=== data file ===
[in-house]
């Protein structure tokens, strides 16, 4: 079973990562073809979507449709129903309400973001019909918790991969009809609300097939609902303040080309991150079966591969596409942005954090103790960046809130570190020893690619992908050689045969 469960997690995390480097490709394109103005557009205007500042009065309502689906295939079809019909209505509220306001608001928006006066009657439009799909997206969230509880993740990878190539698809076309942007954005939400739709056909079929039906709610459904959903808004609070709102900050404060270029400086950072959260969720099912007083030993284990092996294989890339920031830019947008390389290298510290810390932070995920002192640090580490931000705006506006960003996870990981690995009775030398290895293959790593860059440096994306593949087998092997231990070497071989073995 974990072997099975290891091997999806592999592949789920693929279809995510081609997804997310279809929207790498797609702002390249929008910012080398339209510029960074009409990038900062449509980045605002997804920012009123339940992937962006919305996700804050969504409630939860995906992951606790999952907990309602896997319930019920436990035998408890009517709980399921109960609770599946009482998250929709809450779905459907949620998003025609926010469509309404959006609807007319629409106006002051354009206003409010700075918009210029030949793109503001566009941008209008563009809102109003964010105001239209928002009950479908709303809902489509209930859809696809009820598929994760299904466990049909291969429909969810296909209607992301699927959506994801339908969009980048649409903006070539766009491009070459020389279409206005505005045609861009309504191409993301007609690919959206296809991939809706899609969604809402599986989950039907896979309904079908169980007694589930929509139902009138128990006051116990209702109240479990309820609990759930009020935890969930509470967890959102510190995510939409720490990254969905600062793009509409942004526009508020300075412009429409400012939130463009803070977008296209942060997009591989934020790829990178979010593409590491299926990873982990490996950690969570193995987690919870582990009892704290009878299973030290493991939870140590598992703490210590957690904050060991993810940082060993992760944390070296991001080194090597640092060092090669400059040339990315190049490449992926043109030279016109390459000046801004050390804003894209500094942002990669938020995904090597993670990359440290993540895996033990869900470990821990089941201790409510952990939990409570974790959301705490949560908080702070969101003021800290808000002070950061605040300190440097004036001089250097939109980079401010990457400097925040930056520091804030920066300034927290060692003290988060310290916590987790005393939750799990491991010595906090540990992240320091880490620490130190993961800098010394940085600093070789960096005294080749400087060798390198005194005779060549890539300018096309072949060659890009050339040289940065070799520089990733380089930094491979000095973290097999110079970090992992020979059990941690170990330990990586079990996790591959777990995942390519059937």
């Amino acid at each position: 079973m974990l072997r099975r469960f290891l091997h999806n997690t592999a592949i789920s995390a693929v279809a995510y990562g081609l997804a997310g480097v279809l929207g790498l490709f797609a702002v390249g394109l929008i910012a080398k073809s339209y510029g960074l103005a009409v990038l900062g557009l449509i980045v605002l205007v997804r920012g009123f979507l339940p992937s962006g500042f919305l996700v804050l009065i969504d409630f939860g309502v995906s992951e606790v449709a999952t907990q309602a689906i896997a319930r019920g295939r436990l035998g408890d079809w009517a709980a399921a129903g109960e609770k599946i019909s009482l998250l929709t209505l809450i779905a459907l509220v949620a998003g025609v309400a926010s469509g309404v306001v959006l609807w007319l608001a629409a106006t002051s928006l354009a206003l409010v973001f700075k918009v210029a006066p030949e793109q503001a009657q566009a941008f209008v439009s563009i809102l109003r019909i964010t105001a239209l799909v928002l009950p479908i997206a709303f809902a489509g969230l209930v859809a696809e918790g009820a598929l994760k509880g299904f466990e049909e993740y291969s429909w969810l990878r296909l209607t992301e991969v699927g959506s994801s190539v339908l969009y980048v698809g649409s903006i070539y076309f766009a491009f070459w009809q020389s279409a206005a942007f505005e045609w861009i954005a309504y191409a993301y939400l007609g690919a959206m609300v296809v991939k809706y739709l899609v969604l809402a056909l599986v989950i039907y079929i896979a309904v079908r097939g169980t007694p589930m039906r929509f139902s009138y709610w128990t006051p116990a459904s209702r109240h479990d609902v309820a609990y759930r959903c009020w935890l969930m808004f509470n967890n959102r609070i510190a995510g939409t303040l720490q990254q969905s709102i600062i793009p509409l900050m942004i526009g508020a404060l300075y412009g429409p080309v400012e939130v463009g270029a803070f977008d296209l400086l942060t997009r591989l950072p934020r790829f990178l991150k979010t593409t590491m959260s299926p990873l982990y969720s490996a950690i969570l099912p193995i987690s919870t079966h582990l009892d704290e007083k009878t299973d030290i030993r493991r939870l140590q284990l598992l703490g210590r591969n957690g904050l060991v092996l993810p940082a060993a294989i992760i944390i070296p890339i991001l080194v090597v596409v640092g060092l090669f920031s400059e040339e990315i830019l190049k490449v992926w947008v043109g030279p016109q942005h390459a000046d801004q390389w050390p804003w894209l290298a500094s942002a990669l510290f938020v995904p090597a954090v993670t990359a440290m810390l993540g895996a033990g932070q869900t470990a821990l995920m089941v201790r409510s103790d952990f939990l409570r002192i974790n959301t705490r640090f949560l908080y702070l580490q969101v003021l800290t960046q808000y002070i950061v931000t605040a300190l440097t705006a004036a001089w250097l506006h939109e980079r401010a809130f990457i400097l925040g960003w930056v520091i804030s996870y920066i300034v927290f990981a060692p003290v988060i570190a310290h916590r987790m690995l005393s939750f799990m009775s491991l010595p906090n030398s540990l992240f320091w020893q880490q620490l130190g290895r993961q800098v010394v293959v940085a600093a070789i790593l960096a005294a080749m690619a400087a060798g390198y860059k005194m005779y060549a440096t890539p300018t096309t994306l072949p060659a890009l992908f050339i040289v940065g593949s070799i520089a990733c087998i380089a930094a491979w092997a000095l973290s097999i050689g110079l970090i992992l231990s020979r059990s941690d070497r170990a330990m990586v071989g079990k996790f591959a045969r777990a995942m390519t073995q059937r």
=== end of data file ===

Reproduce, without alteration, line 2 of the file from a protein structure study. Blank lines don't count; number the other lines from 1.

């Protein structure tokens, strides 16, 4: 079973990562073809979507449709129903309400973001019909918790991969009809609300097939609902303040080309991150079966591969596409942005954090103790960046809130570190020893690619992908050689045969 469960997690995390480097490709394109103005557009205007500042009065309502689906295939079809019909209505509220306001608001928006006066009657439009799909997206969230509880993740990878190539698809076309942007954005939400739709056909079929039906709610459904959903808004609070709102900050404060270029400086950072959260969720099912007083030993284990092996294989890339920031830019947008390389290298510290810390932070995920002192640090580490931000705006506006960003996870990981690995009775030398290895293959790593860059440096994306593949087998092997231990070497071989073995 974990072997099975290891091997999806592999592949789920693929279809995510081609997804997310279809929207790498797609702002390249929008910012080398339209510029960074009409990038900062449509980045605002997804920012009123339940992937962006919305996700804050969504409630939860995906992951606790999952907990309602896997319930019920436990035998408890009517709980399921109960609770599946009482998250929709809450779905459907949620998003025609926010469509309404959006609807007319629409106006002051354009206003409010700075918009210029030949793109503001566009941008209008563009809102109003964010105001239209928002009950479908709303809902489509209930859809696809009820598929994760299904466990049909291969429909969810296909209607992301699927959506994801339908969009980048649409903006070539766009491009070459020389279409206005505005045609861009309504191409993301007609690919959206296809991939809706899609969604809402599986989950039907896979309904079908169980007694589930929509139902009138128990006051116990209702109240479990309820609990759930009020935890969930509470967890959102510190995510939409720490990254969905600062793009509409942004526009508020300075412009429409400012939130463009803070977008296209942060997009591989934020790829990178979010593409590491299926990873982990490996950690969570193995987690919870582990009892704290009878299973030290493991939870140590598992703490210590957690904050060991993810940082060993992760944390070296991001080194090597640092060092090669400059040339990315190049490449992926043109030279016109390459000046801004050390804003894209500094942002990669938020995904090597993670990359440290993540895996033990869900470990821990089941201790409510952990939990409570974790959301705490949560908080702070969101003021800290808000002070950061605040300190440097004036001089250097939109980079401010990457400097925040930056520091804030920066300034927290060692003290988060310290916590987790005393939750799990491991010595906090540990992240320091880490620490130190993961800098010394940085600093070789960096005294080749400087060798390198005194005779060549890539300018096309072949060659890009050339040289940065070799520089990733380089930094491979000095973290097999110079970090992992020979059990941690170990330990990586079990996790591959777990995942390519059937």